Who is responsible for repairs?
It is almost inevitable that at some point repairs will be needed when living in student accommodation.
Winter often is the cause of such problems as extreme cold; snow or rain may put strain on a property’s heating system or roof. However, this isn’t always the case and things can go wrong at any time.
The duty to repair lies with your landlord (and not the agents) and may fall under the Landlord and Tenant Act 1985. This makes the landlord responsible for the structure and exterior of the property which consists of the roof, walls, windows, doors and the installations which make the house habitable such as heating, lighting, water and sanitation.
There is also an obligation on the landlord to keep the fixtures and fittings within the property in good working order for you so for example the cooker, washing machine, fridge freezer, any other white goods, furniture as well as any other fixture. You have the right to ask your landlord to repair any of these items if there is a problem or they are broken in any way. The right to ask your landlord to do this comes from a contractual right under the contract you have signed.
If any damage is caused by a house guest, your landlord may want to use their own workmen and pass the cost on to you either immediately or from your damage deposit.
Landlords are also not obliged to put right any issues that relate to design deficits so if there is anything that relates to this, you should not expect that this will be done.
What to do if there is a problem
If there is a problem with a repair in your property, the first thing you should do is formally report this to your landlord or agent
If the repair is urgent then you should report it by telephone or in person, but then followed up in writing (letter or email) to establish paper trail.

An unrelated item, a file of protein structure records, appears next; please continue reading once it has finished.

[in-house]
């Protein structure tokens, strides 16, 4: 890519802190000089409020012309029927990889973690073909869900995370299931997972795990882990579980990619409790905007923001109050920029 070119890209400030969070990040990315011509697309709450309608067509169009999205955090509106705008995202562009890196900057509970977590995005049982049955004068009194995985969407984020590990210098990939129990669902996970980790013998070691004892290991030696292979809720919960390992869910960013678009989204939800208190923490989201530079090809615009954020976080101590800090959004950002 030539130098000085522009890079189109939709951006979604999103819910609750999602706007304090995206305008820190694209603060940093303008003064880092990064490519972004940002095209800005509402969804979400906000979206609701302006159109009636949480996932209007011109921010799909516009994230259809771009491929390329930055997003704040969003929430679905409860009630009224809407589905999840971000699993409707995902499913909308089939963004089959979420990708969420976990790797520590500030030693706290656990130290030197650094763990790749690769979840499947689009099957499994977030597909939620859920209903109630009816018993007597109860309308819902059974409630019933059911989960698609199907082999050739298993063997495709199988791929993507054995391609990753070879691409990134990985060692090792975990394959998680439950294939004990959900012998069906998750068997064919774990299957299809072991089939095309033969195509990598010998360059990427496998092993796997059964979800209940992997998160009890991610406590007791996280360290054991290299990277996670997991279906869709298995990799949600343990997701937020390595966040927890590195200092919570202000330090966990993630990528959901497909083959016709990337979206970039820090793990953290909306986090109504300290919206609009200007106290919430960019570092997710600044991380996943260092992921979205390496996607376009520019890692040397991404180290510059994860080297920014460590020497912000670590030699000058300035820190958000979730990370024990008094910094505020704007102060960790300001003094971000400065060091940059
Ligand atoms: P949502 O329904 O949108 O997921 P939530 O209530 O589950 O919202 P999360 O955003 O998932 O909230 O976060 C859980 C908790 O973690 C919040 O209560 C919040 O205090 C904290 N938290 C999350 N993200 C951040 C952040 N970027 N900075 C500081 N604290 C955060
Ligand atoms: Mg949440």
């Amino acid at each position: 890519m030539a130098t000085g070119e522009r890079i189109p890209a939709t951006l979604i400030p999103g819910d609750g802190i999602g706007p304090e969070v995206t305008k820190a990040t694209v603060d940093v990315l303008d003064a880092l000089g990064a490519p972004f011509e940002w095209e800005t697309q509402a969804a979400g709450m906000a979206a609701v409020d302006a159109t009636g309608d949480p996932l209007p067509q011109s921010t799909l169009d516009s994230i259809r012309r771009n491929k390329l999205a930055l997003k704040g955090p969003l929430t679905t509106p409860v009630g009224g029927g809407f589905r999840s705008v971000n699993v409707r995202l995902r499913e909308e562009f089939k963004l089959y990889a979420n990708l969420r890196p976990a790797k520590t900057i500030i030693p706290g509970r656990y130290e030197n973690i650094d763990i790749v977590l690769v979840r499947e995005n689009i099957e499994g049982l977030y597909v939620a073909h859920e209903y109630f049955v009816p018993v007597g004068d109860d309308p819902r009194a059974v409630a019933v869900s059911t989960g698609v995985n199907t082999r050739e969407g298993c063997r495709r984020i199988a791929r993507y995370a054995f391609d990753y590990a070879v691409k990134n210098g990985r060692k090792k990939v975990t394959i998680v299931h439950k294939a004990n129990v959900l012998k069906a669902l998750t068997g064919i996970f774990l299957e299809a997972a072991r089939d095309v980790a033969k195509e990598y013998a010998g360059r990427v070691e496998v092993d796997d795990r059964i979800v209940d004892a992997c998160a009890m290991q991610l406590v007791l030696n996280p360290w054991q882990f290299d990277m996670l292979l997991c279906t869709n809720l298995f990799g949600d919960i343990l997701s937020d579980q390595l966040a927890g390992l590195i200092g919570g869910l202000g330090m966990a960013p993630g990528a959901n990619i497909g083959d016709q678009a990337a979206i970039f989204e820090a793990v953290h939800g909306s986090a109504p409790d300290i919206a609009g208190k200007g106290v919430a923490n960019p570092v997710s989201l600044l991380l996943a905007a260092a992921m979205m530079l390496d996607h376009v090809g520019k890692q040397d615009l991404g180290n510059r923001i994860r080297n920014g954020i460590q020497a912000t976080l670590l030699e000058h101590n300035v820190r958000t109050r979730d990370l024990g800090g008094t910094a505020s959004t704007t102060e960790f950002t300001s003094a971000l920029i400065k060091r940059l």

Take some photos yourself of the disrepair if possible and keep note of when the problem occurred and all of your dealings with the landlord or agents – you may need this evidence if you need to take the matter further.
Ask the landlord or agents about next steps and timescales and note this date. If you have not heard back from them by this date, then you should chase them. However you must give them a reasonable time to resolve the problem.
Repairs cannot always be fixed immediately and landlords will need to source a workman and this could take a couple of days. The only exception to this is when there is an emergency such as a leaking pipe or no heating, lighting, or sanitation.
If there is a risk to your health such as damp, no sanitation, water or heating, you can involve Environmental Health at your local council who have statutory powers to force your landlord to put things right but this can take time.
It is not advisable to stop paying your rent if you have outstanding repairs. By not paying your rent, you are in breach of your contract.
Not paying your rent leaves you open to eviction as having rent arrears is a reason for the landlord to issue a possession order and take you to court.
Understanding your position
Be aware that if you have a periodic assured shorthold tenancy (an agreement which is not covered by a fixed term), then it is much easier for the landlord to ask you to leave by issuing a notice to quit which you will not be able to defend.
This is the case whether you owe rent or not. This may also influence your decision to report repairs to your landlord as you are more vulnerable to eviction. However this does not mean that you should just put up with a badly maintained property, it just means that you are more vulnerable to eviction and you should consider the consequences of the report.
If problems persist
If your landlord employs an agency and they do not fulfil their repair obligations, check to see which Property Redress Scheme the agents are members of.
Under the law, lettings agents must join a scheme and could face prosecution if they are not members of any of the two schemes.
The schemes have clear rules on how their members should deal with repairs and will assist you to push for the repairs if their members haven’t obeyed their guidance.
You can complain to the letting agent’s redress scheme after you receive their final response to your complaint or after 8 weeks if the letting agent doesn’t resolve the issue within this time.
If there problem still hasn’t been resolved, the next step is to seek legal advice from your local advice agency or your Students’ Union to see what your legal position is and what you can do.
You can also find more information and advice on the Citizens Advice website